It’s hard to imagine that less than 65 years ago there existed no universal right to an education for children with special needs. In the 1940s, people with developmental disabilities were hidden away at home or relegated to institutions, segregated by a society who believed they were incapable of being educated.

Student in 1979
Student in 1979

But change was on its way in post-war America. Parents dared to dream of a life that no longer included institutions or isolation and out of this pioneering spirit, AHRC was born.

When AHRC New York City Founder Ann Greenberg placed an ad in a local newspaper in July 1949, it would spur a movement that would sweep across New York State ushering in a new era for people with developmental disabilities.

Margaret Reiss, a young mother of a three-year-old daughter with mental retardation, answered Mrs. Greenberg’s ad which invited parents to help start a nursery school for special needs children, and became one of the nine original members of AHRC New York City.

Recognizing this same need for children with developmental disabilities on Long Island, Mrs. Reiss placed her own ad in Newsday. Nineteen people contacted her and met at the Carle Place fire house in October 25, 1949. Mrs. Reiss and Margaret Riva, among representatives of the newly-formed New York City Chapter, spoke to the group of parents and urged them to take action to help their children. That night the parents voted to form the Long Island Chapter of AHRC; a year later, the chapter split into two separate chapters: Nassau and Suffolk.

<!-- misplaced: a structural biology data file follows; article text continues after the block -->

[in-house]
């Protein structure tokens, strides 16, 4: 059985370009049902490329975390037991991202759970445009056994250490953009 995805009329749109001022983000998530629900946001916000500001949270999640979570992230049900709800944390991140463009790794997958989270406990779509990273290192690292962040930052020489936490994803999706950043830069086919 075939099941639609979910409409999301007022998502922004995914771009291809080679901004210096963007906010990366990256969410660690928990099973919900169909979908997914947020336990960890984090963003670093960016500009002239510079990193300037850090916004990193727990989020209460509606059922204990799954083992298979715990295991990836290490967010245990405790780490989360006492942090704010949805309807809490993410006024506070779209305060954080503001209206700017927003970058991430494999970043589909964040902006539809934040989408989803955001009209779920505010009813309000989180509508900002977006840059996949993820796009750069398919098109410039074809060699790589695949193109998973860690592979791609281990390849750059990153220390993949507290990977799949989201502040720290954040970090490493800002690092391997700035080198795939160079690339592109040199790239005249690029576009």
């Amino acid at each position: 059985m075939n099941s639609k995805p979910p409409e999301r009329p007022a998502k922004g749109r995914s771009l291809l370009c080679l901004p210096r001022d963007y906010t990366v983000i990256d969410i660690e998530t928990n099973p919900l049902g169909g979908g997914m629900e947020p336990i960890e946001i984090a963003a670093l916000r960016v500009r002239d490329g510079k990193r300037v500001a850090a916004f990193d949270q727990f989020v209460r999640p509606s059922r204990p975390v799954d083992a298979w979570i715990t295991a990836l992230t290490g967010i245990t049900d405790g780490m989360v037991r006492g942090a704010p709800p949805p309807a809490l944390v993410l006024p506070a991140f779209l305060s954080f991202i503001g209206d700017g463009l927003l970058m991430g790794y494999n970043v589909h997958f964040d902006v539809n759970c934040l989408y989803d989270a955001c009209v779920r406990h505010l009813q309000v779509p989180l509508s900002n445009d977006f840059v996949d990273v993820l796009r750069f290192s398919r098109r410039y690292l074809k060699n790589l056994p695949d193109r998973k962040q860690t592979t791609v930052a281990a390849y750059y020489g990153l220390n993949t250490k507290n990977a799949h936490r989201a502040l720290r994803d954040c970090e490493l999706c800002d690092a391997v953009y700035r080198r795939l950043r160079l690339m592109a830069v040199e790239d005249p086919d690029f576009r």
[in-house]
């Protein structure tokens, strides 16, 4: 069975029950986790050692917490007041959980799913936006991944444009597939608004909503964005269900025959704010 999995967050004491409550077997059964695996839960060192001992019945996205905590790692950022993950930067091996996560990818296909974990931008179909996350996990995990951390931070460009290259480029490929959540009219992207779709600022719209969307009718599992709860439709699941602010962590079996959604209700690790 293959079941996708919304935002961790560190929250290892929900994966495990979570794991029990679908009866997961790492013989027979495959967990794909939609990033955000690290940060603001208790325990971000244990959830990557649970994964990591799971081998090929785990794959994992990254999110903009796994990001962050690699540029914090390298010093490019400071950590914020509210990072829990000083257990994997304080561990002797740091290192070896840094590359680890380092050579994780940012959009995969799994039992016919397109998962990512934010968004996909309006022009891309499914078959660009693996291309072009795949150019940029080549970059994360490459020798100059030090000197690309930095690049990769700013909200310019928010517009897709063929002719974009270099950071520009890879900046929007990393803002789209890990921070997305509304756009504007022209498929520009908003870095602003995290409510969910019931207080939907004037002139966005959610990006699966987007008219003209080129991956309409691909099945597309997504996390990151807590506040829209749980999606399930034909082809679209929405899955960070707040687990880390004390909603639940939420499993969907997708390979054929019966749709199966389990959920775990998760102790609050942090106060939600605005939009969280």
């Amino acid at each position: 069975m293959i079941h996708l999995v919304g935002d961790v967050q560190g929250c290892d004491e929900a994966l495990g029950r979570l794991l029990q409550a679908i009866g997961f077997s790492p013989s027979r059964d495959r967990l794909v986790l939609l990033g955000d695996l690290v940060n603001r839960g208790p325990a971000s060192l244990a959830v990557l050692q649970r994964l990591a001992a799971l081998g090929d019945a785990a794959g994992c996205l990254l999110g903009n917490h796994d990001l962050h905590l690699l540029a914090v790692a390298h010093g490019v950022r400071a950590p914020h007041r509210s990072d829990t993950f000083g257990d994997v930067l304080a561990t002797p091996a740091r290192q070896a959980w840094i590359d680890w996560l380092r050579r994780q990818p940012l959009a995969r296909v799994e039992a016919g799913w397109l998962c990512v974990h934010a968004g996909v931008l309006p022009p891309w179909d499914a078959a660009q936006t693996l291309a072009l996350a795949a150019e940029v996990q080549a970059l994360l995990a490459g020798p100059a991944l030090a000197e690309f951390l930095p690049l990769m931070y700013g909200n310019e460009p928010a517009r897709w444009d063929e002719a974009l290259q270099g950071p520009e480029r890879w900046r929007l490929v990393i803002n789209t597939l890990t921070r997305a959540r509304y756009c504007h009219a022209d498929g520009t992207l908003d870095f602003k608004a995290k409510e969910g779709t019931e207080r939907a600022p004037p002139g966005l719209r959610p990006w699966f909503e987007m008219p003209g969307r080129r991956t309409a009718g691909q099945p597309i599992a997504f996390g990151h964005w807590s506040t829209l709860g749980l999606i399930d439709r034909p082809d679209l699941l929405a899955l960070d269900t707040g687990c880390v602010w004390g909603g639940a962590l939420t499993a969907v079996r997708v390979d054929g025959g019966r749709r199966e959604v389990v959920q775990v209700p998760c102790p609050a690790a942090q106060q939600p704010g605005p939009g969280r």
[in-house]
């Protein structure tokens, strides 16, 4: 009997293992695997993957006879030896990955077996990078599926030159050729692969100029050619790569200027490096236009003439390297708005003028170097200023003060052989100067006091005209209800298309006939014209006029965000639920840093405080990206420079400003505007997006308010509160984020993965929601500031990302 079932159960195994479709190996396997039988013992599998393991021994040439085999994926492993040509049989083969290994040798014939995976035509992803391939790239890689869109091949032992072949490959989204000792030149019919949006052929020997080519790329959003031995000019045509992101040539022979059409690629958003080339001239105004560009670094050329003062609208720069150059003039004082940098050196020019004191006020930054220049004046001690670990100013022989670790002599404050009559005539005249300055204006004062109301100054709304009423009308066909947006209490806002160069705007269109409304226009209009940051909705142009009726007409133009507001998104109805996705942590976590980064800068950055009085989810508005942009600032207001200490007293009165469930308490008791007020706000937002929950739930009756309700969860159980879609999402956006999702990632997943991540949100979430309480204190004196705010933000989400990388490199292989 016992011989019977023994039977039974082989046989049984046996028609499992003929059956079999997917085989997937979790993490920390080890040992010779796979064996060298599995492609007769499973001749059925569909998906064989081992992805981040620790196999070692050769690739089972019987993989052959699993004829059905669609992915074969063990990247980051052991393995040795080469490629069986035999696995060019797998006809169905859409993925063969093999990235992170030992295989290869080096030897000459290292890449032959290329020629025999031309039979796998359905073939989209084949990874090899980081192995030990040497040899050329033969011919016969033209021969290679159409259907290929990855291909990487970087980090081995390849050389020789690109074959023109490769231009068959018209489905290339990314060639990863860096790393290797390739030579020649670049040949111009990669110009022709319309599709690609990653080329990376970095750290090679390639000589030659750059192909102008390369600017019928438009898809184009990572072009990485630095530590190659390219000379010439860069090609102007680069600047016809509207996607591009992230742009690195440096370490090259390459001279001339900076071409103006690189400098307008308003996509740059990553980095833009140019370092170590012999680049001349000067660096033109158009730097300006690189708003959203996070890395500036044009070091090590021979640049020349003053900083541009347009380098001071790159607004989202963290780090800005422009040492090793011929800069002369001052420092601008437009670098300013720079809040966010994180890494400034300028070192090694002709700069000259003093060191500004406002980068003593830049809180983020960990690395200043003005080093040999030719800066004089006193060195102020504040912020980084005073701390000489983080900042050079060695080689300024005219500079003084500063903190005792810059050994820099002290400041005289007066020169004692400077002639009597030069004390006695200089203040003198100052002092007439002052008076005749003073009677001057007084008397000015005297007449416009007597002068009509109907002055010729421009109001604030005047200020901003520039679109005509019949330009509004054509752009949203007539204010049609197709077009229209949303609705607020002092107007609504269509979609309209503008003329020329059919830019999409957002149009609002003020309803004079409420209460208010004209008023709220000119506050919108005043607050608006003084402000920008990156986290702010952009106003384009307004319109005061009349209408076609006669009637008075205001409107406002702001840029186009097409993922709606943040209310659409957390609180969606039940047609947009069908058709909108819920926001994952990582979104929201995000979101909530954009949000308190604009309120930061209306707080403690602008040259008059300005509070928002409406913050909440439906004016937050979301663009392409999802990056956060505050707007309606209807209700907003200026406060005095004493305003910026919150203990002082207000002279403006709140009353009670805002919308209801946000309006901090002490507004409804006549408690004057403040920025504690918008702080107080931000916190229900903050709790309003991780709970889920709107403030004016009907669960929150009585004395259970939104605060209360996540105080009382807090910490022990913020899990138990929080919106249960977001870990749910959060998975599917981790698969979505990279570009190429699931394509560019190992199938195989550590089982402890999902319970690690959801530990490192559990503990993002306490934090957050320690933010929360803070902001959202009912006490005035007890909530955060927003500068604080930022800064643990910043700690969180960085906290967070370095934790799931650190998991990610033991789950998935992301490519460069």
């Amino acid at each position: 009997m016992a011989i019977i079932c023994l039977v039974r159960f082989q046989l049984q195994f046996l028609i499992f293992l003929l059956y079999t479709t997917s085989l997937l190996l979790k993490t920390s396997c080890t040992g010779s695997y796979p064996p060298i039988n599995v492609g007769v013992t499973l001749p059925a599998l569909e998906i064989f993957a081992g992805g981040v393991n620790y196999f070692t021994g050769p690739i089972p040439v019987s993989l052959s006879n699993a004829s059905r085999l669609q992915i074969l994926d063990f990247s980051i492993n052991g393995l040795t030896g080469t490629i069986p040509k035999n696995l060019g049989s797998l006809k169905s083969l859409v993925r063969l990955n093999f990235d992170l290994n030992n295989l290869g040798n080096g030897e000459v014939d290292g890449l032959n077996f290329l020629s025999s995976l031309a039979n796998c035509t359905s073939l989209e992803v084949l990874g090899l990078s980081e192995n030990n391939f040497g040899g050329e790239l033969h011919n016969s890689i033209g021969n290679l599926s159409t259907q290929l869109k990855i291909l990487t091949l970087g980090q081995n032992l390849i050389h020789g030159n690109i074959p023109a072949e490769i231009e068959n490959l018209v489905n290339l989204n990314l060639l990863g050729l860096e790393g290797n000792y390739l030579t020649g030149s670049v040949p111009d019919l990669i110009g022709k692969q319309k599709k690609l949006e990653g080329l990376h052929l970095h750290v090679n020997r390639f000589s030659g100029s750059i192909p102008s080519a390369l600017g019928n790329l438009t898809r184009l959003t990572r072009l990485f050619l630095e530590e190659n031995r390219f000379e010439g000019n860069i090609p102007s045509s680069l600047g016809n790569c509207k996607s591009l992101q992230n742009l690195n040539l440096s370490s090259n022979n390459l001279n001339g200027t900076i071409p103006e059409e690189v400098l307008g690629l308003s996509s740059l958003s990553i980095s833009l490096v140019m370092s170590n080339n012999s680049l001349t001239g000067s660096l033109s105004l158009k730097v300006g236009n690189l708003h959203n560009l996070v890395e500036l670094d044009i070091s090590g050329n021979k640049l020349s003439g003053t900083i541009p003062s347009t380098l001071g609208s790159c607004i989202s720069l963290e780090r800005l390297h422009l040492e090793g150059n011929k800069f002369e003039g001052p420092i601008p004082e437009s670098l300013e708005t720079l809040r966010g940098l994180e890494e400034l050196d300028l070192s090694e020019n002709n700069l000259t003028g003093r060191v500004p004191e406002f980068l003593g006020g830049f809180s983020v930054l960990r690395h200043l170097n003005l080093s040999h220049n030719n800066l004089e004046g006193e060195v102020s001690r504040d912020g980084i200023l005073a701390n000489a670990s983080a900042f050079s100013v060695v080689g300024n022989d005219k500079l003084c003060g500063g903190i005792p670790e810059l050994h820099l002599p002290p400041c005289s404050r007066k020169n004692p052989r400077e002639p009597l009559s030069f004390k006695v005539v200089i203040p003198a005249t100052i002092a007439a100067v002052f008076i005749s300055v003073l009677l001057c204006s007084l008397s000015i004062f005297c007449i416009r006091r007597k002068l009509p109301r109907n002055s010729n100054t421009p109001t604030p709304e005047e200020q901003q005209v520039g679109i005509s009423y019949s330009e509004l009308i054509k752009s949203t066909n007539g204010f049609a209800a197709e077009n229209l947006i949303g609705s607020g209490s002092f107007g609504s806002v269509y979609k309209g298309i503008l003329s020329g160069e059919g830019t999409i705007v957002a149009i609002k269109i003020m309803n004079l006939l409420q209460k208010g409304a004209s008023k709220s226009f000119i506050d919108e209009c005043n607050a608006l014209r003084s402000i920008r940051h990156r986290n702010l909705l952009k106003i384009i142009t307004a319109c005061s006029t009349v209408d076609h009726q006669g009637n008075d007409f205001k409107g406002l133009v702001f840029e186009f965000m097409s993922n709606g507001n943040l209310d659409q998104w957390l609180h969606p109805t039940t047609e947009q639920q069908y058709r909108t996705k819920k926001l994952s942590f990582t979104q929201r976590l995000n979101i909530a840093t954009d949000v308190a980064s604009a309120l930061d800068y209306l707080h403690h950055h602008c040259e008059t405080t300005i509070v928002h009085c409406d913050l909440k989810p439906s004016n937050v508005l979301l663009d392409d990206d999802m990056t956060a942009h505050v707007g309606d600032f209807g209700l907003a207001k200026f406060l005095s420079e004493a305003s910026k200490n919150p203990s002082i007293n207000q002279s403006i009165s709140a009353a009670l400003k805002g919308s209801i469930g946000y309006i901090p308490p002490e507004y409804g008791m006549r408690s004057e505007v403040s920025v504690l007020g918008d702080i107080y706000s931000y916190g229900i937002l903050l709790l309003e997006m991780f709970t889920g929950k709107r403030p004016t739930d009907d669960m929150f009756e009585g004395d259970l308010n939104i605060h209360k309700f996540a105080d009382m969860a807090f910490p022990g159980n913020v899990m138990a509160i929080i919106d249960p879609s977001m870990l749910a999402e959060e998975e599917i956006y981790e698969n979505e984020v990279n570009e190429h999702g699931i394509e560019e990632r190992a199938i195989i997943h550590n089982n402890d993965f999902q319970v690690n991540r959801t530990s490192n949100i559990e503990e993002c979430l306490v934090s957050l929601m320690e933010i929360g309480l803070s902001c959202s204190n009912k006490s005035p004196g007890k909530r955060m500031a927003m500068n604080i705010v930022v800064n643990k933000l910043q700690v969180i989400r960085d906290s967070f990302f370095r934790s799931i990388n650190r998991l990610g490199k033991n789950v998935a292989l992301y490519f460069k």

Our organization’s first officers included Margarette Reiss, President; James McConnell, Vice President; Joan McConnell Treasurer; Rita Jedlicka, Recording Secretary and Helen Kaplan, Corresponding Secretary. This parent-led group banded together to form our first programs, raised funds to purchase the Brookville estate in 1958, and dedicated their lives to establishing community-based programs offering opportunities for achievement and acceptance for all children and adults with developmental disabilities.

Students engaged in storytime
An individual reads to young students

Under the driving force of Mrs. Kaplan and the Board of Directors, AHRC Nassau expanded throughout Nassau County to meet the needs of hundreds children and adults and their families. The group established an active board of directors to guide the organization, a network of local volunteer auxiliaries, and a staff of caring professionals to meet persons served in our programs. Mrs. Kaplan served as Vice President, President and became Executive Director of AHRC in 1961 until her retirement in 1988.

Through decades of changing attitudes, perceptions and unprecedented growth, one constant remains today – parents who dreamed of a better life for their children and the community who worked alongside them to make it a reality.